- Scientists are repurposing a probability theory that is often illustrated by the ‘rationalization of reward’ behavior at slot machines
- The algorithm outperformed other processes currently being used to identify HIV hotspots
Scientists at Yale University recently published a report detailing their research into methods used to identify burgeoning HIV transmission zones.
The test of artificial intelligence used four different algorithms to study the accuracy of each selection method — one of which is commonly used to illustrate the rationalization of reward-seeking behavior in a user at a slot machine.
The lead author of the report, Gregg Gosalves is reported as saying: “When you walk into a casino and see a row of slot machines how do you decide which one to play and when it’s time to switch to another? What’s the best strategy to maximize your winnings? Mathematicians have created strategies called “bandit” algorithms to answer these questions – and we’ve used one of them as the basis for our approach to HIV testing.”
A synopsis of the study points out that four algorithms were simulated in over 250 tournament runs to determine which would adapt best to predict, track and trace HIV transmission zones.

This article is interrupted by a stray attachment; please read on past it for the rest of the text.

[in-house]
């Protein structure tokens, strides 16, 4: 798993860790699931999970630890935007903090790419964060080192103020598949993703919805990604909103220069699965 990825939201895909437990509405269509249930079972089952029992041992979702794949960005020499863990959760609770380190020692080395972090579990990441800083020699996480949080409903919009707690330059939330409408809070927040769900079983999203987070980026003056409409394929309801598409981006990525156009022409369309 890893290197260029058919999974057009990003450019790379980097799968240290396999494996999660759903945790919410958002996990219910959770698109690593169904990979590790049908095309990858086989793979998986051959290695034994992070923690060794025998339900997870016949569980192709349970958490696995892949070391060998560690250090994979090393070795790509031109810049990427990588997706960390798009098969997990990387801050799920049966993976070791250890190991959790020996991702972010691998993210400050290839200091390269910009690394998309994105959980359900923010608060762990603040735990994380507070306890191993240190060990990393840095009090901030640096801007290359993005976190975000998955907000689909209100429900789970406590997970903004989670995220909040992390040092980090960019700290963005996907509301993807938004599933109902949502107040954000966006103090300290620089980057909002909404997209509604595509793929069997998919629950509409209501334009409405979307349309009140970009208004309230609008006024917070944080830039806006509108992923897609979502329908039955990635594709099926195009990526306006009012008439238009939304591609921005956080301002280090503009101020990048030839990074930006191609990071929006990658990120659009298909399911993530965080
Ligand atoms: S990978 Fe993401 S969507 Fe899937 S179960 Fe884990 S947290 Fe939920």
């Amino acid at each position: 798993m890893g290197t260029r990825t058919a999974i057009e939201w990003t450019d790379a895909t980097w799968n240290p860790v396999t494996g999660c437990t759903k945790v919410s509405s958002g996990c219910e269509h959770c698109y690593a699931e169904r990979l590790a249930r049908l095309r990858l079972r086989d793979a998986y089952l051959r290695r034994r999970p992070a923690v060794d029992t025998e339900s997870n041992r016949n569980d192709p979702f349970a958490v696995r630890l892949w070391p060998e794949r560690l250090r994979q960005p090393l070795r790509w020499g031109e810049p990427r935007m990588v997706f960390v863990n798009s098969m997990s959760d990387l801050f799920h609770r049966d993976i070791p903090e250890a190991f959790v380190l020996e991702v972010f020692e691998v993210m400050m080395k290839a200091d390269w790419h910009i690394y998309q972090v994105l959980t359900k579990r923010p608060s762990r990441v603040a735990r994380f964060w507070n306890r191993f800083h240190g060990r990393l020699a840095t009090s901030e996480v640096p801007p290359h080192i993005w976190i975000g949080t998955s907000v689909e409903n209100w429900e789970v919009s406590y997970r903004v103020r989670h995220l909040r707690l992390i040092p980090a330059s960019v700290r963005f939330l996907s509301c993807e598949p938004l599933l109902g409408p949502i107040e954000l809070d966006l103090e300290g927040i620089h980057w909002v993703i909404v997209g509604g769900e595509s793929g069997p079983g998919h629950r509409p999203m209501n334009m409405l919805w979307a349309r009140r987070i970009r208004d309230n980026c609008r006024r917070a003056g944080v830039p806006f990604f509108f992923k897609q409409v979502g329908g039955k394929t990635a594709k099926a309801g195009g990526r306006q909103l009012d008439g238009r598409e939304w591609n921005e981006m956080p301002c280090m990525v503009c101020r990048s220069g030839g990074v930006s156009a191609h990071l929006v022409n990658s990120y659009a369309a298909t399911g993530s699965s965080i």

Specifically, the algorithms were Thompson Sampling, Explore-then-exploit, Retrospection and a perfect, hypothetical Clairvoyance.
While the names sound like they might be for racehorses, they actually represent different decision making frameworks—and are therefore not the same “slot math” used to calculate the theoretical returns of a slot game.
In application, the Thompson Sampling logic appeared to identify 15% more cases than Explore-then-exploit and was consistent with Clairvoyance 90% of the time.
By optimizing the techniques and processes of HIV hotspot identification, scientists hope to be able to predict areas of high-risk and dispatch medical relief to these areas—saving money and lives.
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